Fortunately, it turns out that T-Mobile’s Even More Plus discount is not $10/mo. It’s actually $20/mo. When I priced the Even More Unlimited Talk plan, I forgot that everything there is a-la-cart. With Even More Plus, one click gets you voice/text/data. Under the Even More plan, you have to separately add both the $30/mo data plan and the $10/month unlimited texting plan.
Adding, Multiplying, and Subtracting it All out
So, the real cost of an unlimited everything plan is $99.99/mo for subsidized phone buyers. Compare that to the $79.99/mo plan for unsubsidized buyers and that’s a $20/mo savings. Over two years, that’s a whopping $480 savings.
Now, that $480 savings is $130 more than the $350 savings you get by selecting the $179 subsidized purchase option.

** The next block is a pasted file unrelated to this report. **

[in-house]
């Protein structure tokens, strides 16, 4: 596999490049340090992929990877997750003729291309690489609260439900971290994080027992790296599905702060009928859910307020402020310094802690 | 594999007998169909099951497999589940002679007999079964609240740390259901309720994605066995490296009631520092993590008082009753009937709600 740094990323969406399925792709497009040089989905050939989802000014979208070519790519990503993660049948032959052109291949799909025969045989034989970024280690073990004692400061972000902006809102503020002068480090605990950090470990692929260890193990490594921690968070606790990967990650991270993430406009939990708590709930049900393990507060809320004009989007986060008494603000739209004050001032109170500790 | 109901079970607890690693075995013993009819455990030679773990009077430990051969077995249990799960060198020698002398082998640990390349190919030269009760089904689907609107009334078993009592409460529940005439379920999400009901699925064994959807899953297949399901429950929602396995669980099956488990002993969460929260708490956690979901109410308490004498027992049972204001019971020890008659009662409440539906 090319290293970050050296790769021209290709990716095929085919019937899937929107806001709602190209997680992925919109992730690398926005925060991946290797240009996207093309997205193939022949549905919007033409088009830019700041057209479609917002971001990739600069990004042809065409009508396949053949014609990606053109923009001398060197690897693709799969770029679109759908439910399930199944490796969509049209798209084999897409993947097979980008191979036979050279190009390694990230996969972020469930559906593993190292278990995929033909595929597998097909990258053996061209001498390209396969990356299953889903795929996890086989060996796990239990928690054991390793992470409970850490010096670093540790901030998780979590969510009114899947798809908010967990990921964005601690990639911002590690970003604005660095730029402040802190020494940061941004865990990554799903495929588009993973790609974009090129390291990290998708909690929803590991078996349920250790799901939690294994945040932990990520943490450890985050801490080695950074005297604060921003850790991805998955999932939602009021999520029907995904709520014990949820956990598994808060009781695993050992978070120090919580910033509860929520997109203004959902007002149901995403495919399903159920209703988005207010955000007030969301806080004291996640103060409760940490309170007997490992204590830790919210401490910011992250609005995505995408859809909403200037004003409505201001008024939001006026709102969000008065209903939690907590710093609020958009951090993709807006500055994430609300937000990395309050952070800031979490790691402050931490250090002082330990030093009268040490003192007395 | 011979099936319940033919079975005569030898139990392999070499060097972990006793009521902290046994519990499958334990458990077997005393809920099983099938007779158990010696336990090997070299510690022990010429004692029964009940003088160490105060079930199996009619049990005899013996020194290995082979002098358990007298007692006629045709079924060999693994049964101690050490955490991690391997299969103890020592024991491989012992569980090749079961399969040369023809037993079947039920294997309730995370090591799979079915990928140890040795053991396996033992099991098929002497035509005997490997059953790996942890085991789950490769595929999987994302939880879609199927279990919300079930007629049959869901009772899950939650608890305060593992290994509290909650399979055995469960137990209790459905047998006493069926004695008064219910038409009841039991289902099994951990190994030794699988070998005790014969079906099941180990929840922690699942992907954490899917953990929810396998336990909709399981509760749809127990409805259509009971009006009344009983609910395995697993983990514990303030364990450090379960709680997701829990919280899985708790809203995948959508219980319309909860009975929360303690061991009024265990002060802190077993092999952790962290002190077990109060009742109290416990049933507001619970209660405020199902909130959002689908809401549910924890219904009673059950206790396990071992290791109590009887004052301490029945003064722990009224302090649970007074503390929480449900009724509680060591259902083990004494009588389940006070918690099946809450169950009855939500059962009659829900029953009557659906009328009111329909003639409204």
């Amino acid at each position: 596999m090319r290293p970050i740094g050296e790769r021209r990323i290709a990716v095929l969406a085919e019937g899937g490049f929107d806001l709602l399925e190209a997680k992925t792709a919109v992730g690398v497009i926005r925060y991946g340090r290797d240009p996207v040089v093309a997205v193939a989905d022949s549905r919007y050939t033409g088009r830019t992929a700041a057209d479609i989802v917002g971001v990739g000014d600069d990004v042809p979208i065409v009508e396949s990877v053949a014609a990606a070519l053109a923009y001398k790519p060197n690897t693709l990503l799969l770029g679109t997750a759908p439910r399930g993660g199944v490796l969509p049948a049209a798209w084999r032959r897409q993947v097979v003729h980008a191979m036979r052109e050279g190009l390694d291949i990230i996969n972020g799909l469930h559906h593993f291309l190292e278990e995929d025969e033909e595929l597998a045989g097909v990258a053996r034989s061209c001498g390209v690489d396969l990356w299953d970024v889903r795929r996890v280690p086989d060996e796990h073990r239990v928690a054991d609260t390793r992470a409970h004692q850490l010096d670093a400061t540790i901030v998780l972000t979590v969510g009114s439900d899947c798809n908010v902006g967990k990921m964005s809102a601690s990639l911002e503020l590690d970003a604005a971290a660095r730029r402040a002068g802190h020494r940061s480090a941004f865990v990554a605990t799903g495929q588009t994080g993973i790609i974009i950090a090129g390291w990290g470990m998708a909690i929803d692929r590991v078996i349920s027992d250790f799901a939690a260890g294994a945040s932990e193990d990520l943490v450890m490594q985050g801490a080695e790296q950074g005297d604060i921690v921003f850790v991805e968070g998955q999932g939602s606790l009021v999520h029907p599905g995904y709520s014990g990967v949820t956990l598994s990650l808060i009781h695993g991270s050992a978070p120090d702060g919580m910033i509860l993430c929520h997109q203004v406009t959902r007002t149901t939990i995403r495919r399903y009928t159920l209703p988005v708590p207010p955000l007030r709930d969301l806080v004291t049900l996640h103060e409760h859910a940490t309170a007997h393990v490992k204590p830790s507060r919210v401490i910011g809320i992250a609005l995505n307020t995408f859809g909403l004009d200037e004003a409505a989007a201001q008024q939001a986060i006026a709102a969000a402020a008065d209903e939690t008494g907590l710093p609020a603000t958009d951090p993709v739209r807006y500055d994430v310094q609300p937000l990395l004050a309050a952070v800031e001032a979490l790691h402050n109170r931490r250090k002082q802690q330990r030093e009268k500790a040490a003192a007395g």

So, when you think about it, the $20/mo discount to unsubsidized phone buyers is effectively a rebate against the up front cost of the phone.
So, $529 – $480 yields a final purchase price of just $49!
The same math applies to family plans too. A subsidized unlimited everything family plan for two is $179.99/mo, but only $139.99/mo when you buy a couple of unsubsidized phones. That’s $960 off for two line family plans over two years!
So what does this mean?
Simple: Don’t get drawn in by the $179 price tag on subsidized phone! Under the subsidized plan, you’re burning away $130. You can buy a lot of gum for $130!
So Google is our friend after all?
Should we be thanking Google for this new found savings and phone freedom? Not quite.
First, it’s T-Mobile that’s offering the $20/mo discount. It’s not something that T-Mobile is offering because of Google’s arm twisting. In fact, the Even More Plus plans were introduced over two months before Google released the Nexus One.
As a result, you can get the same deal on any phone that works on T-Mobile. Amazon has a selection of unlocked cell phones. Or heck, you can just get an unsubsidized phone from T-Mobile (doubt they’re unlocked though). And if you buy a phone that costs less than $480, it’s like T-Mobile is paying you (OK, not quite).